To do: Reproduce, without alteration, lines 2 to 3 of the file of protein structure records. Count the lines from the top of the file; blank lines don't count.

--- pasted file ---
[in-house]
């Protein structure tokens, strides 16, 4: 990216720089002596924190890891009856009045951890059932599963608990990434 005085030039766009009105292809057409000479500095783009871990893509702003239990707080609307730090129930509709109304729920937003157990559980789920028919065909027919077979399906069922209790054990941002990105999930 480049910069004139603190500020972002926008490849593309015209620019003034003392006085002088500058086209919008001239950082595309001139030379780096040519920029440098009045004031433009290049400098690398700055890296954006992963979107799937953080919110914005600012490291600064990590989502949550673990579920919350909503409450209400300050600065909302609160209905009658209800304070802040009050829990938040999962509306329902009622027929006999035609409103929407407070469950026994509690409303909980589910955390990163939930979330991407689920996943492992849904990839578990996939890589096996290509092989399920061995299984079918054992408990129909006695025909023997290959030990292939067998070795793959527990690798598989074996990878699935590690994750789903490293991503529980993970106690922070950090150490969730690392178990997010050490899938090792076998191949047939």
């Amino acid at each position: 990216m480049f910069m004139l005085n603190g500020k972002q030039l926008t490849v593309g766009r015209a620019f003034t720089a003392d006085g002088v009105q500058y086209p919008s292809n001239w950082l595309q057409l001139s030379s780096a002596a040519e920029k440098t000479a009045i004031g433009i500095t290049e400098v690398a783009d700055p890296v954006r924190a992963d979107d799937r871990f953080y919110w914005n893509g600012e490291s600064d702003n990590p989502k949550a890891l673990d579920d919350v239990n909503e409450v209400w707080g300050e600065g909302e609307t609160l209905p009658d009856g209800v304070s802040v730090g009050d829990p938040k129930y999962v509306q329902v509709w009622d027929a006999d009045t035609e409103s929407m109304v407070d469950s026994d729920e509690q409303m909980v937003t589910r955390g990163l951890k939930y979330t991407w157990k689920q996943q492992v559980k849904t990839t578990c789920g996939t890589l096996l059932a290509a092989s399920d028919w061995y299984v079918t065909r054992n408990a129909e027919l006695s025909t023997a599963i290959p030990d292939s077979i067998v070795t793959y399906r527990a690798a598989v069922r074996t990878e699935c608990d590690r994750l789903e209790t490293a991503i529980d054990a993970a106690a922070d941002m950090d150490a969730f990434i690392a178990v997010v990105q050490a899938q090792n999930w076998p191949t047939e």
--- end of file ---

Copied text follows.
């Protein structure tokens, strides 16, 4: 990216720089002596924190890891009856009045951890059932599963608990990434 005085030039766009009105292809057409000479500095783009871990893509702003239990707080609307730090129930509709109304729920937003157990559980789920028919065909027919077979399906069922209790054990941002990105999930 480049910069004139603190500020972002926008490849593309015209620019003034003392006085002088500058086209919008001239950082595309001139030379780096040519920029440098009045004031433009290049400098690398700055890296954006992963979107799937953080919110914005600012490291600064990590989502949550673990579920919350909503409450209400300050600065909302609160209905009658209800304070802040009050829990938040999962509306329902009622027929006999035609409103929407407070469950026994509690409303909980589910955390990163939930979330991407689920996943492992849904990839578990996939890589096996290509092989399920061995299984079918054992408990129909006695025909023997290959030990292939067998070795793959527990690798598989074996990878699935590690994750789903490293991503529980993970106690922070950090150490969730690392178990997010050490899938090792076998191949047939």
């Amino acid at each position: 990216m480049f910069m004139l005085n603190g500020k972002q030039l926008t490849v593309g766009r015209a620019f003034t720089a003392d006085g002088v009105q500058y086209p919008s292809n001239w950082l595309q057409l001139s030379s780096a002596a040519e920029k440098t000479a009045i004031g433009i500095t290049e400098v690398a783009d700055p890296v954006r924190a992963d979107d799937r871990f953080y919110w914005n893509g600012e490291s600064d702003n990590p989502k949550a890891l673990d579920d919350v239990n909503e409450v209400w707080g300050e600065g909302e609307t609160l209905p009658d009856g209800v304070s802040v730090g009050d829990p938040k129930y999962v509306q329902v509709w009622d027929a006999d009045t035609e409103s929407m109304v407070d469950s026994d729920e509690q409303m909980v937003t589910r955390g990163l951890k939930y979330t991407w157990k689920q996943q492992v559980k849904t990839t578990c789920g996939t890589l096996l059932a290509a092989s399920d028919w061995y299984v079918t065909r054992n408990a129909e027919l006695s025909t023997a599963i290959p030990d292939s077979i067998v070795t793959y399906r527990a690798a598989v069922r074996t990878e699935c608990d590690r994750l789903e209790t490293a991503i529980d054990a993970a106690a922070d941002m950090d150490a969730f990434i690392a178990v997010v990105q050490a899938q090792n999930w076998p191949t047939e």